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Officers and athletes team up for Law Enforcement Torch Run

The Law Enforcement Torch Run marked its 35th anniversary
Special Olympics Torch Run
Pictured from left: Jame Koebel, Meghan O’Donovan, Mike Kelemen, taking part in the Law Enforcement Torch Run

Dozens of off-duty and on-duty law enforcement joined in for Law Enforcement Torch Run (LETR)— recognized as Ontario’s largest public awareness and fundraiser for Special Olympics. 

Special Olympics Ontario — Stratford and area athletes and Stratford Police Service teamed up for the event. Meeting at the Stratford Police Services building on George Street, participants took part on foot or by bike. After two years of virtual runs, dozens of law enforcement, athletes, and community members were seen soaking in the warm weather and sharing laughs. 

Greg Skinner, Stratford police chief, said it is important for law enforcement to be seen as part of the community and not separate from the community. 

Police Chief Greg Skinner
Stratford police chief Greg Skinner discusses the important of bringing the community together. Conchita Galvez/StratfordToday

“It is very important to support all communities that we provide policing activities for. These types of community events are very important for the police to be part of and to be seen as being part of,” said Chief Skinner.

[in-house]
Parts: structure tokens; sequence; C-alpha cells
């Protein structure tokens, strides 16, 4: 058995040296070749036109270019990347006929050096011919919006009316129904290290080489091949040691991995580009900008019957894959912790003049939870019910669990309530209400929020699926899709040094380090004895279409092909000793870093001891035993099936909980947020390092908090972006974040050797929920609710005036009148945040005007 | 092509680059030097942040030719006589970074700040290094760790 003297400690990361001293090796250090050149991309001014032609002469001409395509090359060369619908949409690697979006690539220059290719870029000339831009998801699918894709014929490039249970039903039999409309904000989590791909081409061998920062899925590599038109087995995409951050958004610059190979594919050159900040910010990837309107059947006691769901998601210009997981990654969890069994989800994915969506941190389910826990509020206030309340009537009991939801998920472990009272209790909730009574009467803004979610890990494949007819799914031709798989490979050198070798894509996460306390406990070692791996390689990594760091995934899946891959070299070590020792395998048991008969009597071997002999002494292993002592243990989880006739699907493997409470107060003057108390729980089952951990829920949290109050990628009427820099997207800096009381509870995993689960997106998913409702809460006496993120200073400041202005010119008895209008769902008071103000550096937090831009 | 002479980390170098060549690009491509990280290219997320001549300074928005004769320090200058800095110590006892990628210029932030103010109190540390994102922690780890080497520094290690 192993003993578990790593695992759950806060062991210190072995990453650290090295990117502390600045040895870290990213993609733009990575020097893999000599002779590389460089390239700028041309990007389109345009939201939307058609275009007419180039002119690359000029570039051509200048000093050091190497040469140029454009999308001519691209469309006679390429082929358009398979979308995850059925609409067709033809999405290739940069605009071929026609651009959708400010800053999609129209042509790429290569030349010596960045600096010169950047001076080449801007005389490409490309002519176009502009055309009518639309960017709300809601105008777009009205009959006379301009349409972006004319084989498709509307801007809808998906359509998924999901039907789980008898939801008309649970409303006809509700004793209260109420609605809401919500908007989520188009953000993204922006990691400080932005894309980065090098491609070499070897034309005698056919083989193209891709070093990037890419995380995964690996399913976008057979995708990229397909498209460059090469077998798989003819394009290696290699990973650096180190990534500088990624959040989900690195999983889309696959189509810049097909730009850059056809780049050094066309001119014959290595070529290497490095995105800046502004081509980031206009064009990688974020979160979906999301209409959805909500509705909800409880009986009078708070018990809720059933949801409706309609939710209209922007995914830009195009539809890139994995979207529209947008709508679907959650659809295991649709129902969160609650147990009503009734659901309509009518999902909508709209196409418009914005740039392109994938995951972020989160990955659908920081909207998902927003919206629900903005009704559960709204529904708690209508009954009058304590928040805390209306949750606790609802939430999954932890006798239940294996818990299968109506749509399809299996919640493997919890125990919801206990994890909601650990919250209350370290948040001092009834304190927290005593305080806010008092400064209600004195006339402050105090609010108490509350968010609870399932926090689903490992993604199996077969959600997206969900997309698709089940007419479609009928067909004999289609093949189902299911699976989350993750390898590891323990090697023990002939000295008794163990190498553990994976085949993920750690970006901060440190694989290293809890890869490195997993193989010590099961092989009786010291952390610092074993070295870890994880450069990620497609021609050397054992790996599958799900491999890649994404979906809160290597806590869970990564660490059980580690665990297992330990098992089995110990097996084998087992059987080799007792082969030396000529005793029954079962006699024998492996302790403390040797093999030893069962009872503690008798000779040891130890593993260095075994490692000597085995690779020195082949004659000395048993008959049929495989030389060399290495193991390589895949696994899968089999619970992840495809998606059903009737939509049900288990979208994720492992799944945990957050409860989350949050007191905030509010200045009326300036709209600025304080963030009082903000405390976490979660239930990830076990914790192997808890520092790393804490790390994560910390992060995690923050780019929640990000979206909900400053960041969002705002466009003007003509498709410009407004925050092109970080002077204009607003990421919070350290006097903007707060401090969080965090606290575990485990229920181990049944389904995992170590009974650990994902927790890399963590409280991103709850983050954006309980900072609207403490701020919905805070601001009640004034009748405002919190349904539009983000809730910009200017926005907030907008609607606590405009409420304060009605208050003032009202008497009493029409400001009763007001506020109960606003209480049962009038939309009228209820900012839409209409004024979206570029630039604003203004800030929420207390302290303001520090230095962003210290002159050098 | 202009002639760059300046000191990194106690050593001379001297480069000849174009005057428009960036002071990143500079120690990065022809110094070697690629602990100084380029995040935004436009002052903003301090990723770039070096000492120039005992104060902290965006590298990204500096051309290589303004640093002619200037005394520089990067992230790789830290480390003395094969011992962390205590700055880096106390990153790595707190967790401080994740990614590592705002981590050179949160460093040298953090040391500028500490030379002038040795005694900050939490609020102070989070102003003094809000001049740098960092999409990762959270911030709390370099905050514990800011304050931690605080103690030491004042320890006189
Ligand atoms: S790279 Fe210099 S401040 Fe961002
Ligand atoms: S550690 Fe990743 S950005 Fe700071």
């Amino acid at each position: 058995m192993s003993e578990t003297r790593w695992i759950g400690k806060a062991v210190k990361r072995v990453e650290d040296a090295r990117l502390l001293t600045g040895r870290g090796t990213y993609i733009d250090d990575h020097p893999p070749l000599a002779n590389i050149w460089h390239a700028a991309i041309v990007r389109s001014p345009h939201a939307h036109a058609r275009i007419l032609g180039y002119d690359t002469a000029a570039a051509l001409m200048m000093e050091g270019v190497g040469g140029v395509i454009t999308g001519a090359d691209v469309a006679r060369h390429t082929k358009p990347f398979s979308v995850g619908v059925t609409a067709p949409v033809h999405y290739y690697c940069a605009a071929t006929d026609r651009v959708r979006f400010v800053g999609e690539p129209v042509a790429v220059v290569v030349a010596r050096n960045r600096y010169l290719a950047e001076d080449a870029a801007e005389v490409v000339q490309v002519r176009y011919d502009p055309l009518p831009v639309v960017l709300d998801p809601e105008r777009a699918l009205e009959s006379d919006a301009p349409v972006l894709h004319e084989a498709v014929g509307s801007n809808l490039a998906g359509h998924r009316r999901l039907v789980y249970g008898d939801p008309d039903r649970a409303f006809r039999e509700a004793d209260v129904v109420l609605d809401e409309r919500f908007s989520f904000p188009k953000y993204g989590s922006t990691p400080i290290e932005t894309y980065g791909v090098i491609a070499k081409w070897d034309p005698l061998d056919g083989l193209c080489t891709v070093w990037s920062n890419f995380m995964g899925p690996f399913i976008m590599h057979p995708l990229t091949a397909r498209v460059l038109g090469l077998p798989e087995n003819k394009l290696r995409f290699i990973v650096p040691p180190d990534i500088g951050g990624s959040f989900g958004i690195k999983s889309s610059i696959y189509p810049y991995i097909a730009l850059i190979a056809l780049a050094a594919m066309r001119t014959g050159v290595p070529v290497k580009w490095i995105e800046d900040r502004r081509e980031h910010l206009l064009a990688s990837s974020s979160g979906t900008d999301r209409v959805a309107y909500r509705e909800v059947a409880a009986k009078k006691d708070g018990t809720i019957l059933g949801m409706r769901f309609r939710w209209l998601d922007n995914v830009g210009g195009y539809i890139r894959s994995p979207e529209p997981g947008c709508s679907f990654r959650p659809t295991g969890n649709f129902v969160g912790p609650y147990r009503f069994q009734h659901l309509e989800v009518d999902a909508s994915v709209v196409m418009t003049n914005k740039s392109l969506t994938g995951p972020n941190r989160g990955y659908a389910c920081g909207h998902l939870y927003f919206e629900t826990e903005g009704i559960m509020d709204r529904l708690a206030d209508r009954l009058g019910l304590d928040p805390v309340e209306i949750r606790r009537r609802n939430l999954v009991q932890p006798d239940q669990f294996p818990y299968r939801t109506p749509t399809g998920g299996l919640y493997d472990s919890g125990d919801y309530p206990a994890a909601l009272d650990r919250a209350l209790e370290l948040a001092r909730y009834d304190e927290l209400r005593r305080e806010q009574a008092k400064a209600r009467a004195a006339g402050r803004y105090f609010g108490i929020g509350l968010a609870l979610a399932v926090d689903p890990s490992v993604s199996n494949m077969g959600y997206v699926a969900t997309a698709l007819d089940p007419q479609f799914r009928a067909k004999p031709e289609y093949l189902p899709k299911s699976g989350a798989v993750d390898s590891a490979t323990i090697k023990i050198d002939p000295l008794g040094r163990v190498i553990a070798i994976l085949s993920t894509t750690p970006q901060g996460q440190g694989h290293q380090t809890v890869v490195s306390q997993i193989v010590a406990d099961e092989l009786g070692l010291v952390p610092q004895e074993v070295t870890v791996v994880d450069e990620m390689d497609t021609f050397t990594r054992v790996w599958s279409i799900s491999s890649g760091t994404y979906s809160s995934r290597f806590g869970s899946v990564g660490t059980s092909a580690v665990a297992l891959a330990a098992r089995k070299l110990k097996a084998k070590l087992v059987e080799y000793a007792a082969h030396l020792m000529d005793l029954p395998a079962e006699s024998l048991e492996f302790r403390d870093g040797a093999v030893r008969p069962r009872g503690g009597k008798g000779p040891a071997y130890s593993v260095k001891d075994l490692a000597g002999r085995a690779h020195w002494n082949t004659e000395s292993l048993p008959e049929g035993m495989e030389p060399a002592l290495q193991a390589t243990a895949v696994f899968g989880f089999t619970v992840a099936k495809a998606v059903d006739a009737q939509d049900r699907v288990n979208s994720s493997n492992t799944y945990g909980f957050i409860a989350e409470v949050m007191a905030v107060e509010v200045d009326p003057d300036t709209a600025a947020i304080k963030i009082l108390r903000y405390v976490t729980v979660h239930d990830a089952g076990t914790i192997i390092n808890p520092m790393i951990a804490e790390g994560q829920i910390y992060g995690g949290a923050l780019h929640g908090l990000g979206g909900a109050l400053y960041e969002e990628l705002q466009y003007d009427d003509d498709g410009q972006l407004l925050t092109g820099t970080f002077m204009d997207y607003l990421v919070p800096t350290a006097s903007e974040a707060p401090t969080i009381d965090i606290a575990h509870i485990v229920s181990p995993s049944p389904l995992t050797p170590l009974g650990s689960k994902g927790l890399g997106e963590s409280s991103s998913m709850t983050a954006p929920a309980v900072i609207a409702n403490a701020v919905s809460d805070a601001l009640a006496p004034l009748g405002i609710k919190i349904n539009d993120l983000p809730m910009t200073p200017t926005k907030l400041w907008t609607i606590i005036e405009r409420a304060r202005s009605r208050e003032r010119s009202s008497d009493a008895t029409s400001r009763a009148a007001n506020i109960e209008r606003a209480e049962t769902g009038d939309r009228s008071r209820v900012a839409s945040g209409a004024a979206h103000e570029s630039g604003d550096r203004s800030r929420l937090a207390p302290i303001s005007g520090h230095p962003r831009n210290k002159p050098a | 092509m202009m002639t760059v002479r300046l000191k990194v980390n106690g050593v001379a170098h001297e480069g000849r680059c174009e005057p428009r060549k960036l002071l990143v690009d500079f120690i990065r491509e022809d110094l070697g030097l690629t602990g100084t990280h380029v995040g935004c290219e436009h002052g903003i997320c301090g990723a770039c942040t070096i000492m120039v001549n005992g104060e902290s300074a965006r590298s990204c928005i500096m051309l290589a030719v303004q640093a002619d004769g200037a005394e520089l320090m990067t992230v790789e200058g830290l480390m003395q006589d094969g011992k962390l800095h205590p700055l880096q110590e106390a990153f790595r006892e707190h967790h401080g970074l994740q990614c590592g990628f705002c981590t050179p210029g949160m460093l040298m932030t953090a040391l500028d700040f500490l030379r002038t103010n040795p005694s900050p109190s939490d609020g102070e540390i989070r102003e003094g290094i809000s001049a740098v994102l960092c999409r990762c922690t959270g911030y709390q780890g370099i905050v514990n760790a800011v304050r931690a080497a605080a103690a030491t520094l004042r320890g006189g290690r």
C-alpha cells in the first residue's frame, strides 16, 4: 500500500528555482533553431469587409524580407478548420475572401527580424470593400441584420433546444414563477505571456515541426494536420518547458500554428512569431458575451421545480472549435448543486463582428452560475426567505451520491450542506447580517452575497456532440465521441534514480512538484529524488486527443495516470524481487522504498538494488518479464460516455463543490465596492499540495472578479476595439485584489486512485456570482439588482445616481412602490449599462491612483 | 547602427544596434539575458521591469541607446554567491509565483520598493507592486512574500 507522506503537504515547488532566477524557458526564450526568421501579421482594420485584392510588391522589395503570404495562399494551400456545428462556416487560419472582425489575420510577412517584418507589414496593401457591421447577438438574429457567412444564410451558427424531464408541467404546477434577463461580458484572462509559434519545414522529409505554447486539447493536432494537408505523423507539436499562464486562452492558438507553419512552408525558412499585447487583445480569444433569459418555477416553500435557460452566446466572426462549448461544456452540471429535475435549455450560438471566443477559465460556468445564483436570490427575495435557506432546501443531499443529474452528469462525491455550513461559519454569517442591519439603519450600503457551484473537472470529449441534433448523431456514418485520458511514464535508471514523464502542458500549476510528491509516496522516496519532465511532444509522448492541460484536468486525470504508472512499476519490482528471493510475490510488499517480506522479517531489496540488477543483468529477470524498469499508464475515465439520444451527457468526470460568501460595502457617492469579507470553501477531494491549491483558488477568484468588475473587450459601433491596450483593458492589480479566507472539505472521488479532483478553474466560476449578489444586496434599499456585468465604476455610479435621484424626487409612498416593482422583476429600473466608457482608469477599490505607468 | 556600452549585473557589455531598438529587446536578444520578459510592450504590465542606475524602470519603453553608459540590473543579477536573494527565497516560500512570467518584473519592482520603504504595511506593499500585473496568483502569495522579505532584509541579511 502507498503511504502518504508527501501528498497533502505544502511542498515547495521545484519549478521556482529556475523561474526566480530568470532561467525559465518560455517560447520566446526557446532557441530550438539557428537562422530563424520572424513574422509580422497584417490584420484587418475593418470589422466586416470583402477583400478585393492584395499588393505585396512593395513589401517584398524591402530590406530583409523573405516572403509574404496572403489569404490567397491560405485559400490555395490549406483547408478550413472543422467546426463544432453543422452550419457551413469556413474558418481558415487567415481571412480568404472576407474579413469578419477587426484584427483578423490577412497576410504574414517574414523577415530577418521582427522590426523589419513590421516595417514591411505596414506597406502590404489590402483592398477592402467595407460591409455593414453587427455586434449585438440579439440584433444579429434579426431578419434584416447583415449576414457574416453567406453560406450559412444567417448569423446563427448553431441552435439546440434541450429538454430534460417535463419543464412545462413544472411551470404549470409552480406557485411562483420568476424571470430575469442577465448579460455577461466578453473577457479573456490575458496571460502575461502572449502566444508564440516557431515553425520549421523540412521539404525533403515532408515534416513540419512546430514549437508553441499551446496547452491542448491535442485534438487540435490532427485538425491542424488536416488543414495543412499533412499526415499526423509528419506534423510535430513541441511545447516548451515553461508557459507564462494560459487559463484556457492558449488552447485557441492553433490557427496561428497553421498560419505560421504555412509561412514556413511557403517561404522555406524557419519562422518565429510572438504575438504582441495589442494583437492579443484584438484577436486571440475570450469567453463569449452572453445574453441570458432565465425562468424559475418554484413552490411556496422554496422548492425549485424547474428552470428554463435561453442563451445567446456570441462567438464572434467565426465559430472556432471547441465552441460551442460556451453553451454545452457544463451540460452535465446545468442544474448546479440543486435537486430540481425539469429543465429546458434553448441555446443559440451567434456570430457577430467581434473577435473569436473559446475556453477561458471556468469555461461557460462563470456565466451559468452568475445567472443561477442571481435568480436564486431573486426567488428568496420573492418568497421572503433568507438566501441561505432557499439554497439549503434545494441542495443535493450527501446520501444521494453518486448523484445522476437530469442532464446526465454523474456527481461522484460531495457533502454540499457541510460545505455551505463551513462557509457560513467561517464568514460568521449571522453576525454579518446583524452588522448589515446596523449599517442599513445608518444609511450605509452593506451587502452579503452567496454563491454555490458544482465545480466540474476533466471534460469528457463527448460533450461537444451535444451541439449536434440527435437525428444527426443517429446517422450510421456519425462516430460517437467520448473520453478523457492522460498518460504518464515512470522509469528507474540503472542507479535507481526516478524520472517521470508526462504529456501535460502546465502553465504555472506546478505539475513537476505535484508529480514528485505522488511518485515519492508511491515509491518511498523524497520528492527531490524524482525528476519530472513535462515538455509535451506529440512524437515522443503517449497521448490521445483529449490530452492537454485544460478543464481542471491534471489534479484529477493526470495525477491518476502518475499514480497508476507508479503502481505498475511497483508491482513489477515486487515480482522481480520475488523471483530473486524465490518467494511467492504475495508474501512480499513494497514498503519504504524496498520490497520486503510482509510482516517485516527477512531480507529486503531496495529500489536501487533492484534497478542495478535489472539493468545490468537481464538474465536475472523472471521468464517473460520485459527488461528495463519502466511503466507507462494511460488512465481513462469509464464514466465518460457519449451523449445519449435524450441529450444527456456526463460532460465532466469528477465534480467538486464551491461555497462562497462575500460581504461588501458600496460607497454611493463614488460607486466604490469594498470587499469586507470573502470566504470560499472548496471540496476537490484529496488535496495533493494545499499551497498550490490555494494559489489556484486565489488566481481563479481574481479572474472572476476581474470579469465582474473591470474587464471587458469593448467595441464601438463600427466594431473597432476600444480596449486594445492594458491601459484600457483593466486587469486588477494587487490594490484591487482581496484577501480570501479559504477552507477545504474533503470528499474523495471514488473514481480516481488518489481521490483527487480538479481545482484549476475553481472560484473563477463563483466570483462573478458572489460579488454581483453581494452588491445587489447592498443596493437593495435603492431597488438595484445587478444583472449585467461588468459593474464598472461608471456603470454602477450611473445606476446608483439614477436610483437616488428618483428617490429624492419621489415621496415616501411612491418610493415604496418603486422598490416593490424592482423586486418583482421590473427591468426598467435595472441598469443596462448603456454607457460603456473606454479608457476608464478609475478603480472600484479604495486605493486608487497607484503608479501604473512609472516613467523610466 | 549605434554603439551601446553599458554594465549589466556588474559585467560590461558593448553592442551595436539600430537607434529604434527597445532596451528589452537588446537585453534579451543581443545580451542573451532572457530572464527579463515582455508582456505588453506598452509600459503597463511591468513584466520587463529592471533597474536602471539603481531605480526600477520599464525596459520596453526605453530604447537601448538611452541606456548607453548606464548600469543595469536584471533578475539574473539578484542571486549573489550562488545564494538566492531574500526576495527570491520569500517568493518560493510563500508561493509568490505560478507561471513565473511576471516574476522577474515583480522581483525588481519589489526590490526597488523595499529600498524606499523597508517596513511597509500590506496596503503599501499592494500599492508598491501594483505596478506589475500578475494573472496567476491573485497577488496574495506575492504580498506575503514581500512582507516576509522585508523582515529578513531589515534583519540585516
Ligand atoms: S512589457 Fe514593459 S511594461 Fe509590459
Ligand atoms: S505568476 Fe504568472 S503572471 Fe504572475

The police chief said he has been part of the run for decades. 

“It is a great opportunity for people to come out for a really great cause and to support those people in the community that may not have those same opportunities as others,” said Chief Skinner. 

“Today is evidence of the positive change; if you look at the number of people that have come out both from the policing community and from the Special Olympics support community including family members and friends,” he added. 

Joining the Stratford Police Service as a constable two years ago, Zach Goodhew, said he decided to take part in the run as a means to bring the community together and raise awareness for a good cause. 

“For me as a community member myself, growing up in Stratford, I want to create awareness to support and help out where I can — just bringing the community together as one,” said Const. Goodhew. 

Taking part in the torch run for years, Jame Koebel said he finds the run enjoyable as he can gather with friends. 

“It feels great to be back. I take part every year and I like to run in it,” he said. 

Special Olympics Torch Run Park Patrol
Pictured: Spencer Palleschi, Stratford Police Services park patrol unit. Conchita Galvez/StratfordToday

Spencer Palleschi, a member of the Stratford Police Service park patrol unit, took his bike out for the run. As a first-year participant, he said he wanted to support the community while enjoying the hot weather. 

“I hope everyone just has fun, makes it to the end, and stays hydrated,” he said. 

The run celebrated its 35th anniversary in Canada this year. The annual event has raised more than $40 million in Ontario. Funds from the event go towards Special Olympics community programs and to cover expenses. 

The finish line was at Boston Pizza on Erie Street, where bikers and runners enjoyed lunch.

Olympic Torch Run group photo